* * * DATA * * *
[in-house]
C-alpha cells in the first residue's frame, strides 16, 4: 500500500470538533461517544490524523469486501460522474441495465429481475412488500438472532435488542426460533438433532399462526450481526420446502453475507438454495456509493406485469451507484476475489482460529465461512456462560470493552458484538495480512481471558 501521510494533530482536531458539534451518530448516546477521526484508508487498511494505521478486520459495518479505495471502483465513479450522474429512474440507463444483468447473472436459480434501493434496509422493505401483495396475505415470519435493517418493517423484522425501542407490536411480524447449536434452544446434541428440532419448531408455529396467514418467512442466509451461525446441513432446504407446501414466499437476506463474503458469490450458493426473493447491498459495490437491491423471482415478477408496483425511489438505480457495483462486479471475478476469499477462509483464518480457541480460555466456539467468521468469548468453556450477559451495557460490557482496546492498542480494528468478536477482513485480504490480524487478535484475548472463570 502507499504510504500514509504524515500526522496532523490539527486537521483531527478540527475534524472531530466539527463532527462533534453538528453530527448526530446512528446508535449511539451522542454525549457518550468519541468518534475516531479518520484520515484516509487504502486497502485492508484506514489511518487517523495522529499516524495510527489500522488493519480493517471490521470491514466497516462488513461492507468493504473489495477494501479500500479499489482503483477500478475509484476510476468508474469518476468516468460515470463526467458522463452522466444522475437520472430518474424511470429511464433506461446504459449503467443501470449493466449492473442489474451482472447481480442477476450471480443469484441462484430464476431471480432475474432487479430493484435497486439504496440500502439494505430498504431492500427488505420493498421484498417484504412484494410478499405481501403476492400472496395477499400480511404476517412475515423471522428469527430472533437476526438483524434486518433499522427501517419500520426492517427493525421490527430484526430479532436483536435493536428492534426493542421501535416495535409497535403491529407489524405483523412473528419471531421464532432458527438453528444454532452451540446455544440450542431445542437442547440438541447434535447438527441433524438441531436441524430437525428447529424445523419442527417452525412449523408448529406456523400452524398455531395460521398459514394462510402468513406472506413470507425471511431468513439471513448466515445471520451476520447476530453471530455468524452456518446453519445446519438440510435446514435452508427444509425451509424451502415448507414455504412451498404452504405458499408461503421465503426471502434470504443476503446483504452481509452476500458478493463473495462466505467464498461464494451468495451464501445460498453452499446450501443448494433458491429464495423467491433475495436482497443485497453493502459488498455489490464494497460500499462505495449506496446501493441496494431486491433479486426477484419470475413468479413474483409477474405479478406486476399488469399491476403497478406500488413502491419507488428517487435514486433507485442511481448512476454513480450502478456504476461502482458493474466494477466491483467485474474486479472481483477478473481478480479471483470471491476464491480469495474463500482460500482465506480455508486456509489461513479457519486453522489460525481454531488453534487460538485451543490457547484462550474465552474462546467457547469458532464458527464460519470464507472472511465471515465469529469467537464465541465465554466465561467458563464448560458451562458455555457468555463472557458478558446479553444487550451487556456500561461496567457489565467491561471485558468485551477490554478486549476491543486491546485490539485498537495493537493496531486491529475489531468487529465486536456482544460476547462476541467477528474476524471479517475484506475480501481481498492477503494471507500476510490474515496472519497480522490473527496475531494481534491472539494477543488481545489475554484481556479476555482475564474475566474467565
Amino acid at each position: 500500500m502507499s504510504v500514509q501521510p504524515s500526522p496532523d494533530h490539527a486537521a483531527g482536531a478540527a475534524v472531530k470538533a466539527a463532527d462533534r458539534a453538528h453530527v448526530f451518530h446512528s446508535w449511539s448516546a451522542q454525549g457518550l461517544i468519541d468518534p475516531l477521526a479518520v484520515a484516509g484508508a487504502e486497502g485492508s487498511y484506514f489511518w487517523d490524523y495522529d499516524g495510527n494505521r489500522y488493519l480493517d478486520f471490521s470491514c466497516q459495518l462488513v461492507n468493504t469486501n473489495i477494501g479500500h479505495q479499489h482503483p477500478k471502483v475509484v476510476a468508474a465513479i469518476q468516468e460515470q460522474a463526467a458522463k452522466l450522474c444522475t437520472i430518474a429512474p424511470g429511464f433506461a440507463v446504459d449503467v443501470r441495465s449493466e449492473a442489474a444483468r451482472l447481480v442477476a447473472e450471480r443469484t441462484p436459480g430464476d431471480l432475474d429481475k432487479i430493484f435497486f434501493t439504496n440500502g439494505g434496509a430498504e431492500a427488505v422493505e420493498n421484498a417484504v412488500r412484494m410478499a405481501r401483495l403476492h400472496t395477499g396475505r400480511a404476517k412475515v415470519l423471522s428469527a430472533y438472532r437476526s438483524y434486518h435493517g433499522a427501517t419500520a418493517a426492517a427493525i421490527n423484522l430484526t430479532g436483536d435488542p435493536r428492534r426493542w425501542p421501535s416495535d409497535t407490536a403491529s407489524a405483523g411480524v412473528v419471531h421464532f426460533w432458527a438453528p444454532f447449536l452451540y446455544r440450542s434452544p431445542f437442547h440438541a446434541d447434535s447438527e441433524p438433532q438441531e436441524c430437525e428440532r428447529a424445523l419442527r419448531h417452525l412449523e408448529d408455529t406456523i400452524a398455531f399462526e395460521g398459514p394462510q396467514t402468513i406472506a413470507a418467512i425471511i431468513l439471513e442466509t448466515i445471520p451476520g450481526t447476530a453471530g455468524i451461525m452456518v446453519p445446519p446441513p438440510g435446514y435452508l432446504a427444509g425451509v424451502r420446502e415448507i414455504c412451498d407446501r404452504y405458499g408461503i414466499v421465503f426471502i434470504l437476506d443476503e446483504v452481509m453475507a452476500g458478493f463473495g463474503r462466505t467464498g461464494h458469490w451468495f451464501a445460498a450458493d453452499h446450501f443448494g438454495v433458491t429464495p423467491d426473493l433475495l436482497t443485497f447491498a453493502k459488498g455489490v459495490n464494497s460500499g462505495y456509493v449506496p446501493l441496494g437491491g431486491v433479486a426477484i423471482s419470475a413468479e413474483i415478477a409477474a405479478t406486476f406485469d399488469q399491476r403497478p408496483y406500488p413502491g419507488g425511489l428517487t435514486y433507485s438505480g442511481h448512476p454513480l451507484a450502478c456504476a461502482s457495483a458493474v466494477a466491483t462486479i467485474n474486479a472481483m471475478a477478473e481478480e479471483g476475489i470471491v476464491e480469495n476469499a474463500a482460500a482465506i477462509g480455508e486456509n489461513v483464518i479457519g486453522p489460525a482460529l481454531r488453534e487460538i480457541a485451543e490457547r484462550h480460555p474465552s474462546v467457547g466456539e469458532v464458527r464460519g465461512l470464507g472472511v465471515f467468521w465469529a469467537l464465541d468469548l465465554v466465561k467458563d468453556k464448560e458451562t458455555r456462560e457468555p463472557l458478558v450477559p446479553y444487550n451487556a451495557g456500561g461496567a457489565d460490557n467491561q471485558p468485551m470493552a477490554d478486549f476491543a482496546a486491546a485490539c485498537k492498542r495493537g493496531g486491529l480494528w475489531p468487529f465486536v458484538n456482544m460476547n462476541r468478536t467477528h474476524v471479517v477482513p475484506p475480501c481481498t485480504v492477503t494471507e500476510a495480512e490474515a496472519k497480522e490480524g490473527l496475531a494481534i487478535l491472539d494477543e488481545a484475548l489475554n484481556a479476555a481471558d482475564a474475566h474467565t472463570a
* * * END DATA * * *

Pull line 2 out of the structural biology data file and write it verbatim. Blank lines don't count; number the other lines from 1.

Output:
C-alpha cells in the first residue's frame, strides 16, 4: 500500500470538533461517544490524523469486501460522474441495465429481475412488500438472532435488542426460533438433532399462526450481526420446502453475507438454495456509493406485469451507484476475489482460529465461512456462560470493552458484538495480512481471558 501521510494533530482536531458539534451518530448516546477521526484508508487498511494505521478486520459495518479505495471502483465513479450522474429512474440507463444483468447473472436459480434501493434496509422493505401483495396475505415470519435493517418493517423484522425501542407490536411480524447449536434452544446434541428440532419448531408455529396467514418467512442466509451461525446441513432446504407446501414466499437476506463474503458469490450458493426473493447491498459495490437491491423471482415478477408496483425511489438505480457495483462486479471475478476469499477462509483464518480457541480460555466456539467468521468469548468453556450477559451495557460490557482496546492498542480494528468478536477482513485480504490480524487478535484475548472463570 502507499504510504500514509504524515500526522496532523490539527486537521483531527478540527475534524472531530466539527463532527462533534453538528453530527448526530446512528446508535449511539451522542454525549457518550468519541468518534475516531479518520484520515484516509487504502486497502485492508484506514489511518487517523495522529499516524495510527489500522488493519480493517471490521470491514466497516462488513461492507468493504473489495477494501479500500479499489482503483477500478475509484476510476468508474469518476468516468460515470463526467458522463452522466444522475437520472430518474424511470429511464433506461446504459449503467443501470449493466449492473442489474451482472447481480442477476450471480443469484441462484430464476431471480432475474432487479430493484435497486439504496440500502439494505430498504431492500427488505420493498421484498417484504412484494410478499405481501403476492400472496395477499400480511404476517412475515423471522428469527430472533437476526438483524434486518433499522427501517419500520426492517427493525421490527430484526430479532436483536435493536428492534426493542421501535416495535409497535403491529407489524405483523412473528419471531421464532432458527438453528444454532452451540446455544440450542431445542437442547440438541447434535447438527441433524438441531436441524430437525428447529424445523419442527417452525412449523408448529406456523400452524398455531395460521398459514394462510402468513406472506413470507425471511431468513439471513448466515445471520451476520447476530453471530455468524452456518446453519445446519438440510435446514435452508427444509425451509424451502415448507414455504412451498404452504405458499408461503421465503426471502434470504443476503446483504452481509452476500458478493463473495462466505467464498461464494451468495451464501445460498453452499446450501443448494433458491429464495423467491433475495436482497443485497453493502459488498455489490464494497460500499462505495449506496446501493441496494431486491433479486426477484419470475413468479413474483409477474405479478406486476399488469399491476403497478406500488413502491419507488428517487435514486433507485442511481448512476454513480450502478456504476461502482458493474466494477466491483467485474474486479472481483477478473481478480479471483470471491476464491480469495474463500482460500482465506480455508486456509489461513479457519486453522489460525481454531488453534487460538485451543490457547484462550474465552474462546467457547469458532464458527464460519470464507472472511465471515465469529469467537464465541465465554466465561467458563464448560458451562458455555457468555463472557458478558446479553444487550451487556456500561461496567457489565467491561471485558468485551477490554478486549476491543486491546485490539485498537495493537493496531486491529475489531468487529465486536456482544460476547462476541467477528474476524471479517475484506475480501481481498492477503494471507500476510490474515496472519497480522490473527496475531494481534491472539494477543488481545489475554484481556479476555482475564474475566474467565